"You think it's all over? It's only just begun."

Those were the words of Gabby Logan after Chloe Kelly fired England to their first ever European title and the country's first major tournament win since 1966.

More than 87,000 fans at Wembley and a peak TV audience of 17.4m witnessed the Lionesses make history with the likes of Dame Joan Collins, Shania Twain and David Beckham rushing to congratulate the squad on social media.

It was a stark contrast to when 2,567 watched England lose on penalties in Luton in the final of the 1984 European Women's Championship.

Sixteen years after that final I first started playing football at the age of eight at a community session in Attleborough having never seen any women play the sport.

Looking back I probably had very little skill at that time and just wanted to do what I saw my twin brother and his friends doing.

Nevertheless, I was invited to train at the Norwich City set-up and before I knew it was representing the Canaries across the country and playing for local clubs in Norfolk.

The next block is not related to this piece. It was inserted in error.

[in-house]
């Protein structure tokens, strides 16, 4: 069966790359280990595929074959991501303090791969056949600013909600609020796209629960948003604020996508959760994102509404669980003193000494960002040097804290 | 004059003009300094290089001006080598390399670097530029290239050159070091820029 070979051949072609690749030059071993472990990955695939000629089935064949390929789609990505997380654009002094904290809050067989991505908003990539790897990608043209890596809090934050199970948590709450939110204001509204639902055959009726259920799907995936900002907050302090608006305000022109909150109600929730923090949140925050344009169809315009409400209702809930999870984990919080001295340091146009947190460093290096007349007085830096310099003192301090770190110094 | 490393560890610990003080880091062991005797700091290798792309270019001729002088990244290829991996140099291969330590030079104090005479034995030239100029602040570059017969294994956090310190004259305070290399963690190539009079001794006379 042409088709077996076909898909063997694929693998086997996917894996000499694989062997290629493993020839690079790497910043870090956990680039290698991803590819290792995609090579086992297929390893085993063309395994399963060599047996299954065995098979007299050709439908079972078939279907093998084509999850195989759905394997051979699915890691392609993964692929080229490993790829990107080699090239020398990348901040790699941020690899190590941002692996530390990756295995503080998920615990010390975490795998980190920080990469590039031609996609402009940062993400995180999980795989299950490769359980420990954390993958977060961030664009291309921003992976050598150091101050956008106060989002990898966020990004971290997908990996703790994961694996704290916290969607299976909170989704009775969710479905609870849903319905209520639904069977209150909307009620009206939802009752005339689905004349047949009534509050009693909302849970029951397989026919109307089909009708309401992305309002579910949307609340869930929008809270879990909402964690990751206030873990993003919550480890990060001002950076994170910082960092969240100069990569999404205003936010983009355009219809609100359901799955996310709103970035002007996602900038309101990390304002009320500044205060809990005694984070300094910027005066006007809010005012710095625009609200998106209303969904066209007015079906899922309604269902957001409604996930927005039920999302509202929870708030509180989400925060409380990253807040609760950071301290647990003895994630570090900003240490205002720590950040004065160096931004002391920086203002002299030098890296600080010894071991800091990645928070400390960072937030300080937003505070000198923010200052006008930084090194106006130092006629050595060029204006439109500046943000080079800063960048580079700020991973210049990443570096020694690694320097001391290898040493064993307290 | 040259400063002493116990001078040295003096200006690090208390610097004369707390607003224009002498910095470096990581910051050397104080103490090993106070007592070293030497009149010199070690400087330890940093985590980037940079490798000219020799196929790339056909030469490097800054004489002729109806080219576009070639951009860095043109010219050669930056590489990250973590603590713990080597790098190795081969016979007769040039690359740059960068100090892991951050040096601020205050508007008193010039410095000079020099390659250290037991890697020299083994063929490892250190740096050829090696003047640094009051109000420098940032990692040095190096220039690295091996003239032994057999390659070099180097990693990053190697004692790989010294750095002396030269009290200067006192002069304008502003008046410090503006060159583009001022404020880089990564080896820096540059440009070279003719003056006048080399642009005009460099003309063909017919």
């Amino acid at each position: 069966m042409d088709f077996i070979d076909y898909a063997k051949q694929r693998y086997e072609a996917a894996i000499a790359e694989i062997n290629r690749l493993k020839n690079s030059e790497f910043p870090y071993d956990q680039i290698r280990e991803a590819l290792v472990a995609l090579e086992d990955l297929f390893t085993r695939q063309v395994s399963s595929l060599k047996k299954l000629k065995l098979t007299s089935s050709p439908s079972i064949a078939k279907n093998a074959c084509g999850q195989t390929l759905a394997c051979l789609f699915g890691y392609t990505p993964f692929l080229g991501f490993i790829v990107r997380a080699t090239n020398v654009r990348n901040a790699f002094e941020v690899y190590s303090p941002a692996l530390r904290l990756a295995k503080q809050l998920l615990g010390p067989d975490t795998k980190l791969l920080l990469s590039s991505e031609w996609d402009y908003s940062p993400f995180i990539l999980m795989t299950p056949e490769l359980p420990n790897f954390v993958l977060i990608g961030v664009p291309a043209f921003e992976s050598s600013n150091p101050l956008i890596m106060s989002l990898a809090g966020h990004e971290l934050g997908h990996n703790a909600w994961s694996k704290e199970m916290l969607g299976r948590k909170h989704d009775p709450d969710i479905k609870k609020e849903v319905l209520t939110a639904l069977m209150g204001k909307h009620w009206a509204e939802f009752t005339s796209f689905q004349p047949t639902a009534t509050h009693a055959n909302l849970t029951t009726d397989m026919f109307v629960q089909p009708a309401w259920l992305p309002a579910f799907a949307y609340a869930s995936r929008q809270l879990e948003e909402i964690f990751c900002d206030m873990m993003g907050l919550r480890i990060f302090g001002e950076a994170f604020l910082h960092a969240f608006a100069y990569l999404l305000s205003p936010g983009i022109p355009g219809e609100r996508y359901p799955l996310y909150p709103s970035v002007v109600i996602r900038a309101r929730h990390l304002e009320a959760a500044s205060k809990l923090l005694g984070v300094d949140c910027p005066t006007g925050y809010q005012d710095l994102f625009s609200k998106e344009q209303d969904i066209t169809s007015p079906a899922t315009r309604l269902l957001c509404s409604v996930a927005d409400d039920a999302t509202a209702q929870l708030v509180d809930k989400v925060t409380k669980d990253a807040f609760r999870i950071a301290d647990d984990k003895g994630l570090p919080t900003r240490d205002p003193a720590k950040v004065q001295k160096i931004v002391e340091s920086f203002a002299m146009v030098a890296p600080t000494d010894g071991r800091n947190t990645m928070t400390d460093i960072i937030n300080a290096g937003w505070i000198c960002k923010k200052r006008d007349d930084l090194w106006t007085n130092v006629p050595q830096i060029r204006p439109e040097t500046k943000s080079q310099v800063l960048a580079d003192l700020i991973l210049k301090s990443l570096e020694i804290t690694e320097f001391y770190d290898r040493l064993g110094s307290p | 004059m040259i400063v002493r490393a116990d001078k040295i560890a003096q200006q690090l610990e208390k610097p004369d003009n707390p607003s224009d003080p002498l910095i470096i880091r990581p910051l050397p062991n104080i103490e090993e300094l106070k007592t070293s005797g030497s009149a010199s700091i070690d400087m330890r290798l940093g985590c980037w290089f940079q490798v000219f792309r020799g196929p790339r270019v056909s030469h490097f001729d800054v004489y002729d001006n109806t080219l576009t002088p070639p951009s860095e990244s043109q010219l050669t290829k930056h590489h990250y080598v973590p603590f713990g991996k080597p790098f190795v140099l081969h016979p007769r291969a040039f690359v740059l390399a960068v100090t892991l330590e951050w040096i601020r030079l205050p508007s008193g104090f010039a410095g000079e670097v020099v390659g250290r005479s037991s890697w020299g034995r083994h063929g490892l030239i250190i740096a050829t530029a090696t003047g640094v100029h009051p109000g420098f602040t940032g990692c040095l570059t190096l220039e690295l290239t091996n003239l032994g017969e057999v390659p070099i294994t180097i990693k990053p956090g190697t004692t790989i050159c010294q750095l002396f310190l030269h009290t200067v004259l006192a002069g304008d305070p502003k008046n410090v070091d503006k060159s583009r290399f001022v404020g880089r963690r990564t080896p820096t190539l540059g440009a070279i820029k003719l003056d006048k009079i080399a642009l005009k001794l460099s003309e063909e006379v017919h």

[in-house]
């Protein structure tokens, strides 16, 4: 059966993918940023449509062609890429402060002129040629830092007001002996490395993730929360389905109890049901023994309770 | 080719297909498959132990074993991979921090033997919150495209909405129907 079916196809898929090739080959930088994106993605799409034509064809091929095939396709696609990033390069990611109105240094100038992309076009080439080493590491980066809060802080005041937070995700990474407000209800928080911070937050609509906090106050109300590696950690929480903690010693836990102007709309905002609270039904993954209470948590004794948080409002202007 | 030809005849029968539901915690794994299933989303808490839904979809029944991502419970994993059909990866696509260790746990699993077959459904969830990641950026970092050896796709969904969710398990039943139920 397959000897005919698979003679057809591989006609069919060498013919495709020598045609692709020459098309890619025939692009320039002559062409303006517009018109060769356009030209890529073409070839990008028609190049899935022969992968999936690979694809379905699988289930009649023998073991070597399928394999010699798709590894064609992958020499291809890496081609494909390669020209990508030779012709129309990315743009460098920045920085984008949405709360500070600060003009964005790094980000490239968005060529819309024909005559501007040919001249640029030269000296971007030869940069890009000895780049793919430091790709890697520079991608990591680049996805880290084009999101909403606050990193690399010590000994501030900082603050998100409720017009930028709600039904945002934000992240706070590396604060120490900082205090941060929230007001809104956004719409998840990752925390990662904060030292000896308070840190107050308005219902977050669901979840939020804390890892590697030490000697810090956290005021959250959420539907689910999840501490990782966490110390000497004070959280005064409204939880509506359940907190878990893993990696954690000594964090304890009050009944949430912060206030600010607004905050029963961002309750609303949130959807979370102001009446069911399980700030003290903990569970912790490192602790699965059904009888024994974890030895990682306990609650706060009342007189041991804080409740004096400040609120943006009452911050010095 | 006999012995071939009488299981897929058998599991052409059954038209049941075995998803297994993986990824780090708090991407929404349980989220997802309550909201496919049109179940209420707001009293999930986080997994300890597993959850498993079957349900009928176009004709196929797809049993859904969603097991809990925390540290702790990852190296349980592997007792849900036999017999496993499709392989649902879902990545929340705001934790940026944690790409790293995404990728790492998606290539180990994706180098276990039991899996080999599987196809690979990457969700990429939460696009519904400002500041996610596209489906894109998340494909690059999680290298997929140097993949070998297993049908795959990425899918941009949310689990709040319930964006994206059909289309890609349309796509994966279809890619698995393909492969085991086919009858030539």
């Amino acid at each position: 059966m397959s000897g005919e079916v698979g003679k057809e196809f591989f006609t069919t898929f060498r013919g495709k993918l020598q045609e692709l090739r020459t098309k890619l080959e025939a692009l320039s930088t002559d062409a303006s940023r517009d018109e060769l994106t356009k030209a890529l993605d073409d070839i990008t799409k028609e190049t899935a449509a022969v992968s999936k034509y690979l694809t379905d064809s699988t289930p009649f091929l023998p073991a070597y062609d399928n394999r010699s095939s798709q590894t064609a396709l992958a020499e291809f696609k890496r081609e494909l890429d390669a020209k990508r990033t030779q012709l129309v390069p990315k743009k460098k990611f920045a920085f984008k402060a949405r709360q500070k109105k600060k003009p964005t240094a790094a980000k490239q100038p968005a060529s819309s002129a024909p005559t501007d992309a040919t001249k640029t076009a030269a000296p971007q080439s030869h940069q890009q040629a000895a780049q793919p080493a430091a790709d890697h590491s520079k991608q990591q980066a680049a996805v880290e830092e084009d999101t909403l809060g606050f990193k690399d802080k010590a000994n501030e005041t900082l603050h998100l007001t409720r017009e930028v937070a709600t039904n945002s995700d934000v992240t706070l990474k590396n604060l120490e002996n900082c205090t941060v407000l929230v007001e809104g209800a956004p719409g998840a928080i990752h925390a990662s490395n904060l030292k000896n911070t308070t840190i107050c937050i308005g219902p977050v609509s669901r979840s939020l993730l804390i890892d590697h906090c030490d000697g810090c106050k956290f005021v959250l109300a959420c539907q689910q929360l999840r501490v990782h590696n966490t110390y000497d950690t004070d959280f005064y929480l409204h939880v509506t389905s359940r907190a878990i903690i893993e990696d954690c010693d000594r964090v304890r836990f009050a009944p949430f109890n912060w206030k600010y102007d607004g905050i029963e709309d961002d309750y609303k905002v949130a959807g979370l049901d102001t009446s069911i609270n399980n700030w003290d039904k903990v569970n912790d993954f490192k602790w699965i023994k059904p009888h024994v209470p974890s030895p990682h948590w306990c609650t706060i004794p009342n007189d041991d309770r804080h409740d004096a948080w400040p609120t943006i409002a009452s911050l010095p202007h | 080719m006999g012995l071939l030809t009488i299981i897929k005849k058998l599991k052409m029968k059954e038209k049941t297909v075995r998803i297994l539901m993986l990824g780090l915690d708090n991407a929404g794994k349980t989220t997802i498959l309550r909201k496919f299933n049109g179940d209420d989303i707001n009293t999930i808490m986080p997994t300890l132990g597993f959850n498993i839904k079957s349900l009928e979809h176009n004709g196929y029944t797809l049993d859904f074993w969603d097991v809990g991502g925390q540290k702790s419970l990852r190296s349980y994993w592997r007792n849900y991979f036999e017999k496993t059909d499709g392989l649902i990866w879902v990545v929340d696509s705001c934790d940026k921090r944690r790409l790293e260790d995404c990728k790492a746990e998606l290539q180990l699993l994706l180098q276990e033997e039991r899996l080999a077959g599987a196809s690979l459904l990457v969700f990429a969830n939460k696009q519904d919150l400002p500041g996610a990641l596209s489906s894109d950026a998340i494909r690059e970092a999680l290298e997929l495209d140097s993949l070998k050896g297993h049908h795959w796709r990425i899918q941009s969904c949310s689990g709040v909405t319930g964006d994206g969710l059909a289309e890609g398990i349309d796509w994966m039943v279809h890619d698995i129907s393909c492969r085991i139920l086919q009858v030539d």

During this time in the noughties, I cannot remember any coverage on the TV, other than the FA Cup final, and as an aspiring journalist, I would scour the back pages of the tabloids looking for any mention of women's sport in general.

The only place where I could read about the likes of Rachel Yankey and Faye White was in the Fair Game magazine which was hardly sold in any newsagents.

There is no doubt that even before the heroics on Sunday that attitudes towards the women's game have changed since England played Germany in front of 15,000 people in Helsinki in 2009.

Players in the Women's Super League are now fully-paid professionals, some of the biggest names are in high-profile advertising campaigns and Sky Sports and the BBC are showing more matches than ever.

But there are huge issues in society and football we still need to overcome if this country can be a real beacon of women's sport.

So let's use what we have learned from Sarina Wiegman and her 23 players to continue moving in the right direction.

Leah Williamson's leadership skills, Beth Mead's decisiveness, Alessia Russo's audacity and Chloe Kelly's unbridled joy are just some of the values that we can all bring into our own lives, whether we are kicking a ball or not.

And let's not forget all the women who fought for the right to take to a football pitch, worked numerous jobs before they even turned up to training and who battled outdated and misogynistic views from people who were not good enough to clean their boots.

This was just not for football fans and women everywhere - this one was for you.